News & Publications

Support Groups: How important are they?

Jan 11, 2011

More than any disease I can think of, diabetes is tedious, relentless and frustrating. It does not go into remission, take vacations, or get cured. And of course, ignoring the disease increases the likelihood of negative consequences, which can lead to a life full of morbidity and early mortality.

It is within that context that I believe diabetes requires more support daily, weekly and monthly than any other disease on the planet! There are a limited amount of resources available from a time perspective, as well as a cost perspective, making constant follow-up and support a challenge. So what can we, as diabetes educators, offer the patient on an ongoing basis? The research does suggest that there is better blood glucose control over time with continual professional support.

We can offer frequent visits (monthly rather than quarterly or yearly), where a practitioner can charge for the visit to help booster support, but the coverage for that is fixed and usually the amount does not support weekly visits. We can ask patients to fax in blood sugar, food and exercise reports for review, but that is not reimbursable at this time. So, it is back to hours of individual counseling with no paycheck. Telemedicine might be paid in the future, but no one knows the frequency or the duration of the chargeable moments.

Since most of us are in this field because we are passionate about helping patients achieve their goals and stay healthy, what can we do?

Support groups offer an option. They do not require paperwork, and can be overseen by a variety of providers in your facility. It’s a “place” where patients can share success (and failure), seek support and ideas from others, and have some guidance of the discussion by a qualified health care provider, so the conversations don’t go too far astray from truth.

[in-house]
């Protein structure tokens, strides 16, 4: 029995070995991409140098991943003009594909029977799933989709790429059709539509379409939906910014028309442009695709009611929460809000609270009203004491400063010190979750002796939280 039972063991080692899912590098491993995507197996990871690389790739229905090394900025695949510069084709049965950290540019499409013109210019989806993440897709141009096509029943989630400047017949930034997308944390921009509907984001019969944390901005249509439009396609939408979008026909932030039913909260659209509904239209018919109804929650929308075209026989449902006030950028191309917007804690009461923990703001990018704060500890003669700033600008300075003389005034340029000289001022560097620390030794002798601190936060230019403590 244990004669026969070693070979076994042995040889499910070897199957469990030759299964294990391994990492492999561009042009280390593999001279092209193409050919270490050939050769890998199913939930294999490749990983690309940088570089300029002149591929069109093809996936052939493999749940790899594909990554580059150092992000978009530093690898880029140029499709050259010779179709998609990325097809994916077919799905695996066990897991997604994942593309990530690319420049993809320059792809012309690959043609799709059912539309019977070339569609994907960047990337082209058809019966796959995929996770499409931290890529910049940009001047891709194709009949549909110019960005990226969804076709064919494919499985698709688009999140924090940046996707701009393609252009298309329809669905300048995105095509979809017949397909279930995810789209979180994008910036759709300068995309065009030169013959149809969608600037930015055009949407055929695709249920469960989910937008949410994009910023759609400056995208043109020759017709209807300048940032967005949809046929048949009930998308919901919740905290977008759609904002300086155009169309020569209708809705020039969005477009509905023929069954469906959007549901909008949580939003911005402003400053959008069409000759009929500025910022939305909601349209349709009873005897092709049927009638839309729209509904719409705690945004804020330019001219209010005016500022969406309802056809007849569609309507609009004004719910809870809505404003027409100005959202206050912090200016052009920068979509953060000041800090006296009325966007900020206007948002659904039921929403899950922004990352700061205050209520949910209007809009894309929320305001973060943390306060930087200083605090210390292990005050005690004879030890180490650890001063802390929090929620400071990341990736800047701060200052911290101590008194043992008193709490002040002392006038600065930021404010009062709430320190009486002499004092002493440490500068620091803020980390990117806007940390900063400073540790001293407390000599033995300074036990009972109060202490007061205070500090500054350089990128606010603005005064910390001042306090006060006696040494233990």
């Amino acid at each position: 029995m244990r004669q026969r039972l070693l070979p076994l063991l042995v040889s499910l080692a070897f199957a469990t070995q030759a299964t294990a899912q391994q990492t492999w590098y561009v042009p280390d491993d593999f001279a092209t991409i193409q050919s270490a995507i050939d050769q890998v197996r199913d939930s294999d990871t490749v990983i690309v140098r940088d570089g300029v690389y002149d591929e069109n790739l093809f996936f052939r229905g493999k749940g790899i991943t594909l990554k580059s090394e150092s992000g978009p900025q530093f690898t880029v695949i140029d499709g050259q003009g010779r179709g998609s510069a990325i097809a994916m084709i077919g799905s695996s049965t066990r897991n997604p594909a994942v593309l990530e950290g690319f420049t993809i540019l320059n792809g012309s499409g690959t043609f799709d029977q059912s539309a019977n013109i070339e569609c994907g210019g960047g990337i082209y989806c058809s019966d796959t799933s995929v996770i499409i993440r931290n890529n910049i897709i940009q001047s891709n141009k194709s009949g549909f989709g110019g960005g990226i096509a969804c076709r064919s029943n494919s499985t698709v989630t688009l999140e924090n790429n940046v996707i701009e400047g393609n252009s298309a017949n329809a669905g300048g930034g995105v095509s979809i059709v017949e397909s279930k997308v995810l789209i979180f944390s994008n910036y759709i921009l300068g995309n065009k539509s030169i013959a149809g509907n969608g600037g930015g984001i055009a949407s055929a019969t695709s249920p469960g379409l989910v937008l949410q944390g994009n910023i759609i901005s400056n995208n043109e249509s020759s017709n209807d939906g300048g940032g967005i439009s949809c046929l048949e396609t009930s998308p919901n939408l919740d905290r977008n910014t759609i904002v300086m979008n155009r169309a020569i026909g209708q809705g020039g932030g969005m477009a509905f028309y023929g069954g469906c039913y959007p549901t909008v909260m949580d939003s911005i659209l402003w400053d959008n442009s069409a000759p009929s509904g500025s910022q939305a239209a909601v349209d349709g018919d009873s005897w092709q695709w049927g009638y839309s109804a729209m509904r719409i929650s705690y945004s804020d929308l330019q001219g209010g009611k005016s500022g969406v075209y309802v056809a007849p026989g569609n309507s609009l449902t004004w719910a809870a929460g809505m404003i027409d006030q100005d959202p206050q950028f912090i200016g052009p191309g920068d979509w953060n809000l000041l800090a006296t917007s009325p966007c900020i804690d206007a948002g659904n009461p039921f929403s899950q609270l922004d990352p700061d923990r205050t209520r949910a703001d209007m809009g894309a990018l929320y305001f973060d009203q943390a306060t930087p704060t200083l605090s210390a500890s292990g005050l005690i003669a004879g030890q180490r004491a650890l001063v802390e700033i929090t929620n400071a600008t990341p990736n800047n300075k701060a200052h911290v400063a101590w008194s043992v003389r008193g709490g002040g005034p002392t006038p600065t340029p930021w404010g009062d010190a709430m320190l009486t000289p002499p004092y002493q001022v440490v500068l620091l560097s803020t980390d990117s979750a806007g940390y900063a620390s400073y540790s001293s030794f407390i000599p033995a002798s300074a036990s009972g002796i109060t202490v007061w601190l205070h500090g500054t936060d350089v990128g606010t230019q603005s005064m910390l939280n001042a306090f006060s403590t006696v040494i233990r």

The location can change, from a medical setting to a park bench. Our facility recently began a support group for women with type 1 diabetes. We met last month at a local favorite restaurant. The weather was terrible, but we had a nice group, enjoyed conversation and clarified some points about carbohydrate counting during dinner. We shared our thoughts and even had a bit of a competition guessing how many carbohydrates were in every dish we ordered.

Recently, I was able to secure an evening (at no charge) at a local health club. We plan to work out together, and then relax in the hot tub with stories. We have the biggest crowd signed up ever! The number of folks that show up varies, but if it is always a place I (as the group leader) enjoy being, it’s easy to go and not feel “put out” by longer hours. It still takes some of my time, I’m still volunteering my hours, but if I am headed to a location I like, it sure is easy to go!!! And patients really feel “supported.”